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"Nothing is in the intellect that was not first in the senses." - Triniboynkosi

The woman's gender role

  • Date Submitted: 10/08/2012 06:29 PM
  • Flesch-Kincaid Score: 64.2 
  • Words: 647
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A woman’s gender role is typically seen as a puppet; no voice or spine. They are only here to please her man, cook, clean, and pop out babies like a Pez dispenser. In the poem, “Breaking Tradition” by Janice Mirikitani she talks about four different rooms; her mothers, her daughter, the room of womanhood, and even her own room and how she so desperately wants to be open with her daughter, but how difficult it is to truly break tradition.. She uses the word “room” as a metaphor to depict the internal struggles woman go through; past or present.  
The first room she mentions is the room of womanhood. She talks about the “waiting room where we feel our hands/are useless dead speechless clamps” (12-13). This room where woman wait around to be wed, and the only time they are of any use is to clean up or cook for someone else. She describes a woman’s hands, as “dead speechless clamps” (13) to show how woman in some situations can not express their thoughts, feelings, or disapproval no matter what the case may be. It is almost as if they are “dead” (13), and non existent to world, unless they are being asked to do something. Usually women, more times than not, hold things together.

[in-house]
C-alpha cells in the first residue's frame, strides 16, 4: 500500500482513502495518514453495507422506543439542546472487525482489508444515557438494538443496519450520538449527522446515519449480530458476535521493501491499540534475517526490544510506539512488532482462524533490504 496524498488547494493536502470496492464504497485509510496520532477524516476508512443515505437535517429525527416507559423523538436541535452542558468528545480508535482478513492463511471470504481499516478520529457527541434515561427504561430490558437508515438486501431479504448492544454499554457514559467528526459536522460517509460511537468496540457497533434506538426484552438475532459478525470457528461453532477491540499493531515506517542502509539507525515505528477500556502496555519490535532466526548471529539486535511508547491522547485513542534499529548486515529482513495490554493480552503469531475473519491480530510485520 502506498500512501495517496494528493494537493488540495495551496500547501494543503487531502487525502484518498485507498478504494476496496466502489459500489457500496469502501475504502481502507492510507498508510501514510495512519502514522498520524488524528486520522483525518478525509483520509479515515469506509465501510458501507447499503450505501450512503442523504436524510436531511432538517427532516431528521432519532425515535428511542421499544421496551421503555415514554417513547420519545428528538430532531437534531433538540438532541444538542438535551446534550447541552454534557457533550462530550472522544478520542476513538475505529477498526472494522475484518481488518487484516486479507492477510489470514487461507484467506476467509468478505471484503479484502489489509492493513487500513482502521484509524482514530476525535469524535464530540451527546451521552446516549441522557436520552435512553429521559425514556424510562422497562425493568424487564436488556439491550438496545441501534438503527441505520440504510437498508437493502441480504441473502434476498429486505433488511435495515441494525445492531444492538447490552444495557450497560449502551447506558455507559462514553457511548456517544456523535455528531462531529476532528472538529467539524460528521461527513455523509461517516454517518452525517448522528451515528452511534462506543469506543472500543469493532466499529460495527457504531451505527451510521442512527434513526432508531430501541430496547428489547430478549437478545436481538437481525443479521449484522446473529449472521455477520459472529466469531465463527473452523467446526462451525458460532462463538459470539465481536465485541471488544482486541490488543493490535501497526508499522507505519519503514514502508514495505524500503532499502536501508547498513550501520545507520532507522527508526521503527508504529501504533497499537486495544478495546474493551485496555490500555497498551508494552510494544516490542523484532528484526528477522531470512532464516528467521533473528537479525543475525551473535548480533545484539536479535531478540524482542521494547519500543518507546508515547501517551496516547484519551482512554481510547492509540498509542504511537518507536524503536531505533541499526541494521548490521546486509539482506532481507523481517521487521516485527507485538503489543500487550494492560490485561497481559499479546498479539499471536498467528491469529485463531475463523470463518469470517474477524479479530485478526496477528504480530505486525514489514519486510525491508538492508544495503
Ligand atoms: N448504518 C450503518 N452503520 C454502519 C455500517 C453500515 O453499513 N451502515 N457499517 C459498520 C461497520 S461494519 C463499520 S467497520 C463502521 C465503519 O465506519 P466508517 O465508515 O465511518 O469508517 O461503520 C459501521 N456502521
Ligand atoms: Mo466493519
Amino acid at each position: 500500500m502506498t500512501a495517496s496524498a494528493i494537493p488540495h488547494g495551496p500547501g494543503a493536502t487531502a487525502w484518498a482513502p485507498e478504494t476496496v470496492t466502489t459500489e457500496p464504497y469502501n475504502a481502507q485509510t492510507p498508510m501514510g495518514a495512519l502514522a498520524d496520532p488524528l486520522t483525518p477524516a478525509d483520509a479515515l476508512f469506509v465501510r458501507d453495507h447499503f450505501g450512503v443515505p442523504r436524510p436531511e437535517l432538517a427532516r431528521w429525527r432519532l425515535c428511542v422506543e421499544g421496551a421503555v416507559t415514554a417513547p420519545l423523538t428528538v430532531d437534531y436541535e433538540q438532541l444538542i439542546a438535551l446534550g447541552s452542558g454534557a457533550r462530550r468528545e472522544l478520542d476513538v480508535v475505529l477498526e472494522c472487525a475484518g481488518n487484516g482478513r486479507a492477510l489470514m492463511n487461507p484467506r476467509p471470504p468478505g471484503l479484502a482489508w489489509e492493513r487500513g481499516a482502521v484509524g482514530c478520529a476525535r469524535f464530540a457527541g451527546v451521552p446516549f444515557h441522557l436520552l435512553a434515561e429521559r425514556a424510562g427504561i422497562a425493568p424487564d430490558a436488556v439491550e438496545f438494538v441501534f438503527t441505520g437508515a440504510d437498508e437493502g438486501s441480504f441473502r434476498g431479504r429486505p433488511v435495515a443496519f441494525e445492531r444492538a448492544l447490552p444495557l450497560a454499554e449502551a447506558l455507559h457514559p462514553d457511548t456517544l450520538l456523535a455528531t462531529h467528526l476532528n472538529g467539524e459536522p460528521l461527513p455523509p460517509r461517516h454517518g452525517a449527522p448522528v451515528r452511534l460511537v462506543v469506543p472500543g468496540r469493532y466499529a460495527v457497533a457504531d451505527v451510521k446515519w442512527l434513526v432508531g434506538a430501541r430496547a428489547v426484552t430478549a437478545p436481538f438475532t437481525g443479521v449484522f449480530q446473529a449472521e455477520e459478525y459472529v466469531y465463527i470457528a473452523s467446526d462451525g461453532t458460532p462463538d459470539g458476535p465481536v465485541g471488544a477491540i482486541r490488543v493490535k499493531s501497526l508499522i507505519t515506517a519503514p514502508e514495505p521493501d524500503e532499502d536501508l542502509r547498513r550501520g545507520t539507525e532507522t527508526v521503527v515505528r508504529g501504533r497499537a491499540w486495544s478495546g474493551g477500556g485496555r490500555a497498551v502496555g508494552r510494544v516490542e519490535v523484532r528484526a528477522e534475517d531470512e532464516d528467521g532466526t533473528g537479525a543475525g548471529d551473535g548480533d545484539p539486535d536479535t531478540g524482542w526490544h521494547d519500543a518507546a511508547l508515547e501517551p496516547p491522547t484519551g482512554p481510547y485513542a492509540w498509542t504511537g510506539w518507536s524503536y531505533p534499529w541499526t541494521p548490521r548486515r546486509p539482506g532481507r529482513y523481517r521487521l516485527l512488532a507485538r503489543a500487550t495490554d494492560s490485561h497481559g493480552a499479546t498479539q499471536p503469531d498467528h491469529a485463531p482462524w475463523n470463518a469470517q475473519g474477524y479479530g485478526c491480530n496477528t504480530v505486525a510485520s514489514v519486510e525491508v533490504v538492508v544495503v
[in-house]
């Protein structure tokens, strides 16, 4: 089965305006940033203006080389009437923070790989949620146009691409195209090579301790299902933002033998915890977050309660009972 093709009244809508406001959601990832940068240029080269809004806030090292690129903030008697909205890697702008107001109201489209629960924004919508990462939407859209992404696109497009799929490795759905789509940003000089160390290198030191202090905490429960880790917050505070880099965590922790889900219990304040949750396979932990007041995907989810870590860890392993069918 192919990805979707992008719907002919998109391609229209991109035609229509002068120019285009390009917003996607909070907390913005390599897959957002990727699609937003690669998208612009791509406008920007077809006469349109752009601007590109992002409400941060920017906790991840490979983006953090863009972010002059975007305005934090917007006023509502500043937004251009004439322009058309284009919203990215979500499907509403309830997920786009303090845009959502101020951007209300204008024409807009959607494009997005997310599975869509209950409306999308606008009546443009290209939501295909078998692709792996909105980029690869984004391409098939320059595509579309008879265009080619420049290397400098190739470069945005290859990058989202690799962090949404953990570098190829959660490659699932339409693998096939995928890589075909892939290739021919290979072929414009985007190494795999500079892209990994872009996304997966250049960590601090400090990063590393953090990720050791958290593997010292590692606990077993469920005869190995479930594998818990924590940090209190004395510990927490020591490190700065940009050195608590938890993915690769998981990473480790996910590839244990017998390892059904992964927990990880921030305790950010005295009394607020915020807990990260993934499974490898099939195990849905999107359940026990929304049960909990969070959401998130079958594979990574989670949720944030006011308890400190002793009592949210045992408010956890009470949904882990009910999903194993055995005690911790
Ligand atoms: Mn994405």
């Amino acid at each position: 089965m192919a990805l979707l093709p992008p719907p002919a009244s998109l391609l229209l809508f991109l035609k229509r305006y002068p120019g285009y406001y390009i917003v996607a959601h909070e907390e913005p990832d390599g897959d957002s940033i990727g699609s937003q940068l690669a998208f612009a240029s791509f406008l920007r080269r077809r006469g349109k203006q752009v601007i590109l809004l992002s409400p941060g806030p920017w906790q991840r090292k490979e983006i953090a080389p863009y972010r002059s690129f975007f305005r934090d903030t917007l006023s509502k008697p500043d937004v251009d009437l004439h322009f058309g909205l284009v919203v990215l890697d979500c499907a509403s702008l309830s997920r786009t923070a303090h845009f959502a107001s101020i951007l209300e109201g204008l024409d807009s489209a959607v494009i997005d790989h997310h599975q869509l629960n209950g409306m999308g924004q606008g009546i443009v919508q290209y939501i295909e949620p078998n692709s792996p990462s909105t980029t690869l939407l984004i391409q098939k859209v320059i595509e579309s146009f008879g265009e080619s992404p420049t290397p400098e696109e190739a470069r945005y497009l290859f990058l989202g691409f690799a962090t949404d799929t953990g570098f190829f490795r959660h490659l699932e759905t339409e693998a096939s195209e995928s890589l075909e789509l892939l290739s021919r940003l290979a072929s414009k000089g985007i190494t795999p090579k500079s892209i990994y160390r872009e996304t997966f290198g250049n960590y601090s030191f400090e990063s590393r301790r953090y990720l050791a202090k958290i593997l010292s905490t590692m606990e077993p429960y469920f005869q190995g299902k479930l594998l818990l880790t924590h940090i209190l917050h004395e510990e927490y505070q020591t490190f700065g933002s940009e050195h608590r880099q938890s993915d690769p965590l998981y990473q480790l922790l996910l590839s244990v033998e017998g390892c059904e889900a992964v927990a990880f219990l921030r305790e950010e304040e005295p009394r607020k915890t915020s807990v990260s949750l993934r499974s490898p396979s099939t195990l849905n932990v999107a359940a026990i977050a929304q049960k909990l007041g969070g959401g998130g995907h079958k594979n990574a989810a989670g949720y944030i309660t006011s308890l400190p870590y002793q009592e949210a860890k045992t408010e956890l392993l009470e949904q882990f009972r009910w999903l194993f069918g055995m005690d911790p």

The second room she talks about is the room of her mothers which she called, “neat with silence” (17).   She then goes on to explain, the reason why her mothers room is so clean is because her, “defiance smothered in requirement to be otonashii” (18). Otonashii is a Japanese word meaning silent or polite; and even though her mother probably wanted to break tradition she could not because she was “smothered in requirement,” to be this Japanese woman who was silent and polite and followed all of the rules. Her mother had, “passion and loudness wrapped in an obi” (19). Mirikitani uses the word obi, which is an extremely heavy fabric, used to wrap around the waist of the woman wearing a Japanese kimono. Using the word obi and knowing the meaning of it, gives a clear idea just on how wrapped...

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